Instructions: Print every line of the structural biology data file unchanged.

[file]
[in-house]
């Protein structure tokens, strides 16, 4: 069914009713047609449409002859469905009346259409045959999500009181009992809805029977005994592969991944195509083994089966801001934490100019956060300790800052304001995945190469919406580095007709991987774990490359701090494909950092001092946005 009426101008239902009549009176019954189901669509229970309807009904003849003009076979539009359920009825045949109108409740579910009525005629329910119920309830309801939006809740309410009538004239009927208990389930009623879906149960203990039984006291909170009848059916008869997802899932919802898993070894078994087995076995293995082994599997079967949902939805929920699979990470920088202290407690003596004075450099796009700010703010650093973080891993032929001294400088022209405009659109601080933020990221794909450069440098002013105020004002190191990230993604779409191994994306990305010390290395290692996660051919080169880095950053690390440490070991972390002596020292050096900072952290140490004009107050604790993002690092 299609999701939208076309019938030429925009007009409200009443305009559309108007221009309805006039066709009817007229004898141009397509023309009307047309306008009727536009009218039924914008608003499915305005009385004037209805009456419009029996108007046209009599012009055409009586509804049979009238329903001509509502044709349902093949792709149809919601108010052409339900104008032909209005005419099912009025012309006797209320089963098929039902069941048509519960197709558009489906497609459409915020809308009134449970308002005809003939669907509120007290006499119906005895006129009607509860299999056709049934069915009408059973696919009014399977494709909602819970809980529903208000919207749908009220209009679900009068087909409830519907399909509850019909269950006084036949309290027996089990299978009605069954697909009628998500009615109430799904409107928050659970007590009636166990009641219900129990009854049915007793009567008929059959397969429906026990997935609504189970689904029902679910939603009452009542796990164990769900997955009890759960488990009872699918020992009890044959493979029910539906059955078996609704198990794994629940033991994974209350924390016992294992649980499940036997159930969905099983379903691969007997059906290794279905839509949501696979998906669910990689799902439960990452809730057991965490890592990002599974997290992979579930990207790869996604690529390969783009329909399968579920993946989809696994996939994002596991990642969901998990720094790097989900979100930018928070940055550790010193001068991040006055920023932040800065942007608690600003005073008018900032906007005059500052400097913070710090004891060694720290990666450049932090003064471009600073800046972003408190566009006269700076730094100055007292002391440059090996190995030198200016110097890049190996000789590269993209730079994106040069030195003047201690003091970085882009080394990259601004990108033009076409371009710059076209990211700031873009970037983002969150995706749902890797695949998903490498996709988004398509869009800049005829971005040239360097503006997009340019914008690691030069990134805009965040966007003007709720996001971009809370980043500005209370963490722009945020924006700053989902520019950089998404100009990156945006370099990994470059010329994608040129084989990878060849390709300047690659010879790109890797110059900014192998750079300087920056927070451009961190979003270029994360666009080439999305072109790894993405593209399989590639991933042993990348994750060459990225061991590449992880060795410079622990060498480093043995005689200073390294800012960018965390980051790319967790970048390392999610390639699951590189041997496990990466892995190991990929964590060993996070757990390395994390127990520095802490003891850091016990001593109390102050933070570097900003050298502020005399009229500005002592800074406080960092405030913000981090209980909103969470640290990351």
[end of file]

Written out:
[in-house]
């Protein structure tokens, strides 16, 4: 069914009713047609449409002859469905009346259409045959999500009181009992809805029977005994592969991944195509083994089966801001934490100019956060300790800052304001995945190469919406580095007709991987774990490359701090494909950092001092946005 009426101008239902009549009176019954189901669509229970309807009904003849003009076979539009359920009825045949109108409740579910009525005629329910119920309830309801939006809740309410009538004239009927208990389930009623879906149960203990039984006291909170009848059916008869997802899932919802898993070894078994087995076995293995082994599997079967949902939805929920699979990470920088202290407690003596004075450099796009700010703010650093973080891993032929001294400088022209405009659109601080933020990221794909450069440098002013105020004002190191990230993604779409191994994306990305010390290395290692996660051919080169880095950053690390440490070991972390002596020292050096900072952290140490004009107050604790993002690092 299609999701939208076309019938030429925009007009409200009443305009559309108007221009309805006039066709009817007229004898141009397509023309009307047309306008009727536009009218039924914008608003499915305005009385004037209805009456419009029996108007046209009599012009055409009586509804049979009238329903001509509502044709349902093949792709149809919601108010052409339900104008032909209005005419099912009025012309006797209320089963098929039902069941048509519960197709558009489906497609459409915020809308009134449970308002005809003939669907509120007290006499119906005895006129009607509860299999056709049934069915009408059973696919009014399977494709909602819970809980529903208000919207749908009220209009679900009068087909409830519907399909509850019909269950006084036949309290027996089990299978009605069954697909009628998500009615109430799904409107928050659970007590009636166990009641219900129990009854049915007793009567008929059959397969429906026990997935609504189970689904029902679910939603009452009542796990164990769900997955009890759960488990009872699918020992009890044959493979029910539906059955078996609704198990794994629940033991994974209350924390016992294992649980499940036997159930969905099983379903691969007997059906290794279905839509949501696979998906669910990689799902439960990452809730057991965490890592990002599974997290992979579930990207790869996604690529390969783009329909399968579920993946989809696994996939994002596991990642969901998990720094790097989900979100930018928070940055550790010193001068991040006055920023932040800065942007608690600003005073008018900032906007005059500052400097913070710090004891060694720290990666450049932090003064471009600073800046972003408190566009006269700076730094100055007292002391440059090996190995030198200016110097890049190996000789590269993209730079994106040069030195003047201690003091970085882009080394990259601004990108033009076409371009710059076209990211700031873009970037983002969150995706749902890797695949998903490498996709988004398509869009800049005829971005040239360097503006997009340019914008690691030069990134805009965040966007003007709720996001971009809370980043500005209370963490722009945020924006700053989902520019950089998404100009990156945006370099990994470059010329994608040129084989990878060849390709300047690659010879790109890797110059900014192998750079300087920056927070451009961190979003270029994360666009080439999305072109790894993405593209399989590639991933042993990348994750060459990225061991590449992880060795410079622990060498480093043995005689200073390294800012960018965390980051790319967790970048390392999610390639699951590189041997496990990466892995190991990929964590060993996070757990390395994390127990520095802490003891850091016990001593109390102050933070570097900003050298502020005399009229500005002592800074406080960092405030913000981090209980909103969470640290990351």